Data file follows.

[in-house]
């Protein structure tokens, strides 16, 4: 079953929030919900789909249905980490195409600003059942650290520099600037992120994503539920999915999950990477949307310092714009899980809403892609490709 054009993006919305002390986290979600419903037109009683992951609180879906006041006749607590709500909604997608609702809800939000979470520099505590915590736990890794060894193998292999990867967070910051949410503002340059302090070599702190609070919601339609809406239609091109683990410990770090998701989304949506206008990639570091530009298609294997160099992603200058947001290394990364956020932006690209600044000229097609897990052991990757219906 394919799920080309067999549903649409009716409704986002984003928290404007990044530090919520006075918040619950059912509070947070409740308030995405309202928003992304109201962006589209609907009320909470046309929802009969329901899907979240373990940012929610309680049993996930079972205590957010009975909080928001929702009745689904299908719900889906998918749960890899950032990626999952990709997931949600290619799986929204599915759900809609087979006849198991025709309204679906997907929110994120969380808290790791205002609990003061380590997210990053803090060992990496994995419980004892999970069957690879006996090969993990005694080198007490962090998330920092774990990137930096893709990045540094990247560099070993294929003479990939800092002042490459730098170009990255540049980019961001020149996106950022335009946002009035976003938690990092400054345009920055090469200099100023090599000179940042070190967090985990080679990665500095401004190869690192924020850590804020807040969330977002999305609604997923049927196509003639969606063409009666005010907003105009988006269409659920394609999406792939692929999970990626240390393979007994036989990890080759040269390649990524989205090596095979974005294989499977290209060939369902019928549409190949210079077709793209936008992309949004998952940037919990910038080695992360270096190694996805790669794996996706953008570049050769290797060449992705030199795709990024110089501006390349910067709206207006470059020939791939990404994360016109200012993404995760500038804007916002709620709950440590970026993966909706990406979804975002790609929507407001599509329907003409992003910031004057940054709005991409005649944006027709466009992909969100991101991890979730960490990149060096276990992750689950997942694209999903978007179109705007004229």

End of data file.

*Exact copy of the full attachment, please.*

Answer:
[in-house]
């Protein structure tokens, strides 16, 4: 079953929030919900789909249905980490195409600003059942650290520099600037992120994503539920999915999950990477949307310092714009899980809403892609490709 054009993006919305002390986290979600419903037109009683992951609180879906006041006749607590709500909604997608609702809800939000979470520099505590915590736990890794060894193998292999990867967070910051949410503002340059302090070599702190609070919601339609809406239609091109683990410990770090998701989304949506206008990639570091530009298609294997160099992603200058947001290394990364956020932006690209600044000229097609897990052991990757219906 394919799920080309067999549903649409009716409704986002984003928290404007990044530090919520006075918040619950059912509070947070409740308030995405309202928003992304109201962006589209609907009320909470046309929802009969329901899907979240373990940012929610309680049993996930079972205590957010009975909080928001929702009745689904299908719900889906998918749960890899950032990626999952990709997931949600290619799986929204599915759900809609087979006849198991025709309204679906997907929110994120969380808290790791205002609990003061380590997210990053803090060992990496994995419980004892999970069957690879006996090969993990005694080198007490962090998330920092774990990137930096893709990045540094990247560099070993294929003479990939800092002042490459730098170009990255540049980019961001020149996106950022335009946002009035976003938690990092400054345009920055090469200099100023090599000179940042070190967090985990080679990665500095401004190869690192924020850590804020807040969330977002999305609604997923049927196509003639969606063409009666005010907003105009988006269409659920394609999406792939692929999970990626240390393979007994036989990890080759040269390649990524989205090596095979974005294989499977290209060939369902019928549409190949210079077709793209936008992309949004998952940037919990910038080695992360270096190694996805790669794996996706953008570049050769290797060449992705030199795709990024110089501006390349910067709206207006470059020939791939990404994360016109200012993404995760500038804007916002709620709950440590970026993966909706990406979804975002790609929507407001599509329907003409992003910031004057940054709005991409005649944006027709466009992909969100991101991890979730960490990149060096276990992750689950997942694209999903978007179109705007004229």